India's chief censor quits after 'guru in bling' film row
Leela Samson claimed the national government was meddling in the Central Board of Film Certification’s decisions and also accused her colleagues of “coercion and corruption”.
Samson told AFP that the handling of the outlandish film “MSG: The Messenger of God” starring popular guru Gurmeet Ram Rahim Singh, who faces charges in connection to a murder, had been “the last straw”.
Amid fears the promotional film — which shows Singh performing miracles, preaching to thousands and beating up gangsters while singing and dancing — could spark protests and religious tension, the board rejected it.
But the film was then referred to an appeals tribunal which cleared its release for Friday, although it has now been delayed over the row.
In a statement emailed to AFP, Samson said her reason for quitting included “interference, coercion and corruption of panel members and officers of the organisation who are appointed by the (information and broadcasting) ministry”.
Junior information and broadcasting minister Rajyavardhan Singh Rathore denied any interference, saying the final call over a film lies with the Film Certificate Appellate Tribunal (FCAT).
“The government is absolutely hands-away from all decisions of the censor board. They are an independent body and they need to behave like one,” he told reporters.
But another censor said she was quitting late Friday and warned others would follow, saying the board faced a funding shortage and was not being allowed to function properly.
“There is no point in us being there. We cannot function like this,” Ira Bhaskar told the Times Now news channel.
Another member of the censor board, Nandini Sardesai, said she was concerned that the film had been cleared in haste.
“It was the collective decision of eight of us that the movie was not suitable for public viewing,” Sardesai told NDTV. “Usually the (appeal) tribunal takes 15 to 30 days to clear a film, but this case was cleared within 24 hours.”
India’s film censors have a long history of barring movies, including on fears of causing religious offence, and of cutting scenes.
Singh, known as the “guru in bling” for his penchant for bejewelled costumes, angers mainstream Sikh leaders who believe that he insults and belittles their faith.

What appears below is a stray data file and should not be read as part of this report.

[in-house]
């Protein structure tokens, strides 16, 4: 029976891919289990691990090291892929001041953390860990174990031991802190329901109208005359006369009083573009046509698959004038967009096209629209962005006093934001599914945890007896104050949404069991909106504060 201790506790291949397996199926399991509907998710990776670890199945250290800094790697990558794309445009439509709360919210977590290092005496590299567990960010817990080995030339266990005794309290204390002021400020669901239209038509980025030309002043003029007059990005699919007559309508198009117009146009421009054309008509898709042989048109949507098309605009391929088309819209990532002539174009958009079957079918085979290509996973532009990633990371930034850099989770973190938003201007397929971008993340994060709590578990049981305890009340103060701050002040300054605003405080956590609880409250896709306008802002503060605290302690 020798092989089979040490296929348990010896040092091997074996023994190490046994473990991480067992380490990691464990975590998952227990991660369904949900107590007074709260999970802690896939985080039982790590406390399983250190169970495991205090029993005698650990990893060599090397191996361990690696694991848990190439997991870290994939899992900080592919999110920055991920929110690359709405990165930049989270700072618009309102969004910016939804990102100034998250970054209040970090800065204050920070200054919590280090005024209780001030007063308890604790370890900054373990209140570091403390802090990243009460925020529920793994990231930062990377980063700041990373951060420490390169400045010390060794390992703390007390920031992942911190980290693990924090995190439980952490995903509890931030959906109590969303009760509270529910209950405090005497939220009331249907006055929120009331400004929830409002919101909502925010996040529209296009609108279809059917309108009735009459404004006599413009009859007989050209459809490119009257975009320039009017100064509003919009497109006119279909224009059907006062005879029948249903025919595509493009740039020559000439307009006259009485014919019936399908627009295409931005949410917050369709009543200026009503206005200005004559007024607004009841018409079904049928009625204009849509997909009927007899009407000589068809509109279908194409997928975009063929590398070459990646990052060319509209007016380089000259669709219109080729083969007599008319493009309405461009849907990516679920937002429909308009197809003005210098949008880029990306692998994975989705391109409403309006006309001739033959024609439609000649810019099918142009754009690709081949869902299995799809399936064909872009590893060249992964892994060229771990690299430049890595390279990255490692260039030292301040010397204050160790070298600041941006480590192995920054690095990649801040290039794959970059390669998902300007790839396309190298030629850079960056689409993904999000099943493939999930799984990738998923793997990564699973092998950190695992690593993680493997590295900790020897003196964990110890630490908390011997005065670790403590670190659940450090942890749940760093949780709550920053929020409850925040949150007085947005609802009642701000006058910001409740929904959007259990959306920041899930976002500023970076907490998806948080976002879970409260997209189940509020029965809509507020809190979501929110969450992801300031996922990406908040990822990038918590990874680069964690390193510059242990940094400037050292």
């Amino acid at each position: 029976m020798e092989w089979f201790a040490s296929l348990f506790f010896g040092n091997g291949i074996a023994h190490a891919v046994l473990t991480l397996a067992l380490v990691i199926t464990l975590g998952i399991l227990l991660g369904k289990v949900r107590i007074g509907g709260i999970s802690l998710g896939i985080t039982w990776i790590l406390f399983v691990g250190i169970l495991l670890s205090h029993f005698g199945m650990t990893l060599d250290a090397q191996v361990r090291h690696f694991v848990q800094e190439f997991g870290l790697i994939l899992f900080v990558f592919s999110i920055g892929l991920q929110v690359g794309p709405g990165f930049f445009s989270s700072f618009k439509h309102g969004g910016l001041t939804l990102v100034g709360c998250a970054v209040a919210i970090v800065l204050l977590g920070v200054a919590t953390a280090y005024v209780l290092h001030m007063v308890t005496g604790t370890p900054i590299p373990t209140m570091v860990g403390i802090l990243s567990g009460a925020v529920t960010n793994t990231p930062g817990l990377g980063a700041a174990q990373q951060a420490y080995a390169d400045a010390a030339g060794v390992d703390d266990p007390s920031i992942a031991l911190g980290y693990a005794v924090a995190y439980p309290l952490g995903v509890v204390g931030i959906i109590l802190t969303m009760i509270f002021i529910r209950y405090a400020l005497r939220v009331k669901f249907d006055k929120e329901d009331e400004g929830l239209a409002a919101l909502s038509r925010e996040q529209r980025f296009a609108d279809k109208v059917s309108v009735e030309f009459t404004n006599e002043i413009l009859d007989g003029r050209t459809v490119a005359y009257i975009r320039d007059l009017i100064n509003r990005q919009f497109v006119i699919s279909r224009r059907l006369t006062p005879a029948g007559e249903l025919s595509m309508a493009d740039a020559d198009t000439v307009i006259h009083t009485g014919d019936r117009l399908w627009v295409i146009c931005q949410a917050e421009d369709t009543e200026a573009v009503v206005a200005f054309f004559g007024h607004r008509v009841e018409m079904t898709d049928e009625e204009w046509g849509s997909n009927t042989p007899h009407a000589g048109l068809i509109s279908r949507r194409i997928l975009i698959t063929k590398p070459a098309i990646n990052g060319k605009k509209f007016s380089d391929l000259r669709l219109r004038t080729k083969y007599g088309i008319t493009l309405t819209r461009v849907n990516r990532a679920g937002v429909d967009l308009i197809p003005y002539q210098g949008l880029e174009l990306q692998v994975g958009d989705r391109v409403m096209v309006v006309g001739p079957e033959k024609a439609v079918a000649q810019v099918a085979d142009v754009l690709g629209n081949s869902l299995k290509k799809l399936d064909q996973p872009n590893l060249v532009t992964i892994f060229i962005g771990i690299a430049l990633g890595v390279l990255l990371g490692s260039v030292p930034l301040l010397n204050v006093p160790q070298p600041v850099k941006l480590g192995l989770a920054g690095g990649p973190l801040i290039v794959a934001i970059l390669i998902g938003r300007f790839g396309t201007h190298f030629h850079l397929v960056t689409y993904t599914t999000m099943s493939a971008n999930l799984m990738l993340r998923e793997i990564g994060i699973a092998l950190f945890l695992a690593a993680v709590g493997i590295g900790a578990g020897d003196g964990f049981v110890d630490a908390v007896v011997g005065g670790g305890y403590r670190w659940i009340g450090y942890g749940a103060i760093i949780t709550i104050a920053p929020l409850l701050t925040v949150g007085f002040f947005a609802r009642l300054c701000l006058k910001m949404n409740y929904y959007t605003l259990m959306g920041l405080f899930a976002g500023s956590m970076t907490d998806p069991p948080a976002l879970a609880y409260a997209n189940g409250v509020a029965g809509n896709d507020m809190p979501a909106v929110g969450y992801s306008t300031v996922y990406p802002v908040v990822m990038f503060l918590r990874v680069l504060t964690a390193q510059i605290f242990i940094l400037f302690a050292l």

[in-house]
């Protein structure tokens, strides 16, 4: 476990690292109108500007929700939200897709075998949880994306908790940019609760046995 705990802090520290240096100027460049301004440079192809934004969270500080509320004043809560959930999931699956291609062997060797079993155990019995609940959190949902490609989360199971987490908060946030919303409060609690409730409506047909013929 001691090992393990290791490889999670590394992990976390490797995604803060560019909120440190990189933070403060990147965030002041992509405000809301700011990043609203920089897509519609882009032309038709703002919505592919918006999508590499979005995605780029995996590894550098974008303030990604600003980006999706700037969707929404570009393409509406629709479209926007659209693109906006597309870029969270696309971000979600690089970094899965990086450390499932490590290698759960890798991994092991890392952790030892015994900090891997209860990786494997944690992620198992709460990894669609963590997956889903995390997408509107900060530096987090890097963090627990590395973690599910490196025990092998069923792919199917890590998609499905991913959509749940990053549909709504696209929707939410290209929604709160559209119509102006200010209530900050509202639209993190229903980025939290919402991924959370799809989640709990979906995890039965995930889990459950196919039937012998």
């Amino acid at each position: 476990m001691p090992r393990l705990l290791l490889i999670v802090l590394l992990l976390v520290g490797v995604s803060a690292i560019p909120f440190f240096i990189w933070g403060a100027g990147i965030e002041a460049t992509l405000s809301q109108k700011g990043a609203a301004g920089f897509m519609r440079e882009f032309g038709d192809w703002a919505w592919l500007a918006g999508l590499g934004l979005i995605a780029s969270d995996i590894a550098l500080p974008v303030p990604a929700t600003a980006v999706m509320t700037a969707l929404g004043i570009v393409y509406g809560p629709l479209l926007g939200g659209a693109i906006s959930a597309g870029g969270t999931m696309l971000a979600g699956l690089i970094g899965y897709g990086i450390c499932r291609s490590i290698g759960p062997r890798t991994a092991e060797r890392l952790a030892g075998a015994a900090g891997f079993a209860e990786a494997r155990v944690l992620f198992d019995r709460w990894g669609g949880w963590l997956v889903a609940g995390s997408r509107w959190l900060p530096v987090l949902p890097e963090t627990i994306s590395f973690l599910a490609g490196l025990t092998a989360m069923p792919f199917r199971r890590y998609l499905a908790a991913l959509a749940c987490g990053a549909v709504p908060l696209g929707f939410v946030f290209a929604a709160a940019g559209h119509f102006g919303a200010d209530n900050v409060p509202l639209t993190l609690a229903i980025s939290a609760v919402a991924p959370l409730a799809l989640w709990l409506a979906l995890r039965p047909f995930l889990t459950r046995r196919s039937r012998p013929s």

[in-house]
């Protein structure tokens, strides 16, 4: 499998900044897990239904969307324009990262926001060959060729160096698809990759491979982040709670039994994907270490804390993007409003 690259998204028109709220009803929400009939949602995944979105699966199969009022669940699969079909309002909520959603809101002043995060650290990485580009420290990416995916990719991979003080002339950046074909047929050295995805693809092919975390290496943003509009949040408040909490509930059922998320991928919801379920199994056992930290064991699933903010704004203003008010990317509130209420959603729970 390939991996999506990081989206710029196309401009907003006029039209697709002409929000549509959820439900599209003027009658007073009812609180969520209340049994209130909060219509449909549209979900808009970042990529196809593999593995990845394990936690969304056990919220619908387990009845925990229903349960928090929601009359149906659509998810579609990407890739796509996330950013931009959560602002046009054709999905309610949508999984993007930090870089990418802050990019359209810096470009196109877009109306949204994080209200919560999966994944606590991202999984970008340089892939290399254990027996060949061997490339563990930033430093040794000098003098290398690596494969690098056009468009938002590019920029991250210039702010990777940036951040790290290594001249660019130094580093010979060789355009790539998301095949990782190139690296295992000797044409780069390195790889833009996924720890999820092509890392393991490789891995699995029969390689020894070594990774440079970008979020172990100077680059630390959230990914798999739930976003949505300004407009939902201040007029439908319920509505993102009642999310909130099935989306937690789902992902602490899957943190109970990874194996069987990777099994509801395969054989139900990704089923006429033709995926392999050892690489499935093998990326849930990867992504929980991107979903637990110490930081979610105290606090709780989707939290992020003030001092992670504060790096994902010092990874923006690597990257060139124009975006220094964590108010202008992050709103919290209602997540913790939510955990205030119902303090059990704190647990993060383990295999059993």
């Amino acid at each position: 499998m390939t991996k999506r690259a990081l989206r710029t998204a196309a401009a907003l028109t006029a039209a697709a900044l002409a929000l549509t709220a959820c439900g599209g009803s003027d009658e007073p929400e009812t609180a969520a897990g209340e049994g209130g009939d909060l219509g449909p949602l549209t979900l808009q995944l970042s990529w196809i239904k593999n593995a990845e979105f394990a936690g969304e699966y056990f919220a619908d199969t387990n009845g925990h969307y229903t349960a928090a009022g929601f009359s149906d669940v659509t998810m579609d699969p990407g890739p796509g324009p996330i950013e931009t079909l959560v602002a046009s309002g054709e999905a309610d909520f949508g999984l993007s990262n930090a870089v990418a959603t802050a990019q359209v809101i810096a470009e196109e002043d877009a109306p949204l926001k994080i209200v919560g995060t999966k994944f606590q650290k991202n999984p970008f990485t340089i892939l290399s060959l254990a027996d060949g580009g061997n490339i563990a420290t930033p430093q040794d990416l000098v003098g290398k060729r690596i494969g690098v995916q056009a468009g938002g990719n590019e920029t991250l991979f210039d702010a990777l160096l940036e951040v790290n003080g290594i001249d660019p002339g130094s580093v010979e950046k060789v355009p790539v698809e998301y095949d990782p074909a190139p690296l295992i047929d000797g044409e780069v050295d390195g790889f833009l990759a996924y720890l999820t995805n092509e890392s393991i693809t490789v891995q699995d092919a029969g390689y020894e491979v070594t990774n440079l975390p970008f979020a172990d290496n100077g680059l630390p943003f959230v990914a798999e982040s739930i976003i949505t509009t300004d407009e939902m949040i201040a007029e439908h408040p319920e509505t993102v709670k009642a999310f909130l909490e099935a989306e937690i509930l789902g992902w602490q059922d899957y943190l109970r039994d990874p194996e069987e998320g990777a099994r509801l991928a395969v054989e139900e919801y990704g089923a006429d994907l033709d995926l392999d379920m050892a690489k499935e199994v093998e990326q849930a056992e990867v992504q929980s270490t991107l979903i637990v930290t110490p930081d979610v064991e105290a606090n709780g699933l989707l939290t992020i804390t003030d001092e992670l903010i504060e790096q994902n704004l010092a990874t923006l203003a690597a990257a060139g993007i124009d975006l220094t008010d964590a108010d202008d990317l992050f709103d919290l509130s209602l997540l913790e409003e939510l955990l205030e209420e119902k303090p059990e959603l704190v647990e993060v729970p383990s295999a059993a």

Sporadic protests broke out Friday in northern Punjab — which has a strong Sikh population — and other states against the movie, while the guru’s followers took to social media urging free speech.
Singh himself appealed for calm, saying there was nothing offensive in the film, which shows the bearded guru riding a motorcycle and being mobbed by disciples.
“Whoever is opposing the film, I request them to first watch it. There is nothing in the film to oppose,” he told reporters.
Singh faces charges in connection with the murder of a journalist in 2002 along with claims of sexually exploiting female followers, allegations he denies.
The 47-year-old is also under police investigation for allegedly encouraging 400 followers to undergo castrations at his ashram so they could get closer to god.
He heads the Dera Sacha Sauda organisation in the northern state of Haryana, which describes itself as a social welfare and spiritual organisation with millions of followers in India and abroad.
The group’s website says the film “aims to spread social awareness” and depicts the guru fighting alcoholism and drug addiction, while a trailer on YouTube has more than two million hits. -AFP
Meanwhile, according to Indian media report, Leela allegedly accused the information and broadcasting ministry of stifling her functioning by meddling in decisions.
The report states that Leela said there is total interference be it a small movie or a big movie. She also said that a lot of pressure was put on PK through various fundamentalist organisations and through panel members of the board to cut scenes.